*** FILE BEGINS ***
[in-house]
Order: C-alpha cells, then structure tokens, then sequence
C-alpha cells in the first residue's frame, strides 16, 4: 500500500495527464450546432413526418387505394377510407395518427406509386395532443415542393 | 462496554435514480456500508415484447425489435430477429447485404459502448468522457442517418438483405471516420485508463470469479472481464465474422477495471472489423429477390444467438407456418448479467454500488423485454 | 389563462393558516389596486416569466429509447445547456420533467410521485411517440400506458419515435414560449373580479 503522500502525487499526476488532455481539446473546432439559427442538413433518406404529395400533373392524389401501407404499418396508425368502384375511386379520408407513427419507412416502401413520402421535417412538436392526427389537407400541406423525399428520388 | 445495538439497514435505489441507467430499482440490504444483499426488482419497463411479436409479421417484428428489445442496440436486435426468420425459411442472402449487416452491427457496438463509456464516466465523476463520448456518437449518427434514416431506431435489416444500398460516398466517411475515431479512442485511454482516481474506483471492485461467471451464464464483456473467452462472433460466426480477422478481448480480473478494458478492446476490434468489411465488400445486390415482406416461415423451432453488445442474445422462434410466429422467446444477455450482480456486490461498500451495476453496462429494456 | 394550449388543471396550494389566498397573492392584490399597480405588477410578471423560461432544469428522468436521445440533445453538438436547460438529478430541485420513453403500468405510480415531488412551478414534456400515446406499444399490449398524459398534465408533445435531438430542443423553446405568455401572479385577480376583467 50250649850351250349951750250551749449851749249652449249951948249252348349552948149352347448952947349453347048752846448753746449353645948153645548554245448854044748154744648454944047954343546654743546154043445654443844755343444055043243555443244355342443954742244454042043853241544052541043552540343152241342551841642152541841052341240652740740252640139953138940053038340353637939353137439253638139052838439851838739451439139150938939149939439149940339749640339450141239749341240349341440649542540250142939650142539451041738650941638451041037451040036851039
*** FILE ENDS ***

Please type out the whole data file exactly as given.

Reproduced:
[in-house]
Order: C-alpha cells, then structure tokens, then sequence
C-alpha cells in the first residue's frame, strides 16, 4: 500500500495527464450546432413526418387505394377510407395518427406509386395532443415542393 | 462496554435514480456500508415484447425489435430477429447485404459502448468522457442517418438483405471516420485508463470469479472481464465474422477495471472489423429477390444467438407456418448479467454500488423485454 | 389563462393558516389596486416569466429509447445547456420533467410521485411517440400506458419515435414560449373580479 503522500502525487499526476488532455481539446473546432439559427442538413433518406404529395400533373392524389401501407404499418396508425368502384375511386379520408407513427419507412416502401413520402421535417412538436392526427389537407400541406423525399428520388 | 445495538439497514435505489441507467430499482440490504444483499426488482419497463411479436409479421417484428428489445442496440436486435426468420425459411442472402449487416452491427457496438463509456464516466465523476463520448456518437449518427434514416431506431435489416444500398460516398466517411475515431479512442485511454482516481474506483471492485461467471451464464464483456473467452462472433460466426480477422478481448480480473478494458478492446476490434468489411465488400445486390415482406416461415423451432453488445442474445422462434410466429422467446444477455450482480456486490461498500451495476453496462429494456 | 394550449388543471396550494389566498397573492392584490399597480405588477410578471423560461432544469428522468436521445440533445453538438436547460438529478430541485420513453403500468405510480415531488412551478414534456400515446406499444399490449398524459398534465408533445435531438430542443423553446405568455401572479385577480376583467 50250649850351250349951750250551749449851749249652449249951948249252348349552948149352347448952947349453347048752846448753746449353645948153645548554245448854044748154744648454944047954343546654743546154043445654443844755343444055043243555443244355342443954742244454042043853241544052541043552540343152241342551841642152541841052341240652740740252640139953138940053038340353637939353137439253638139052838439851838739451439139150938939149939439149940339749640339450141239749341240349341440649542540250142939650142539451041738650941638451041037451040036851039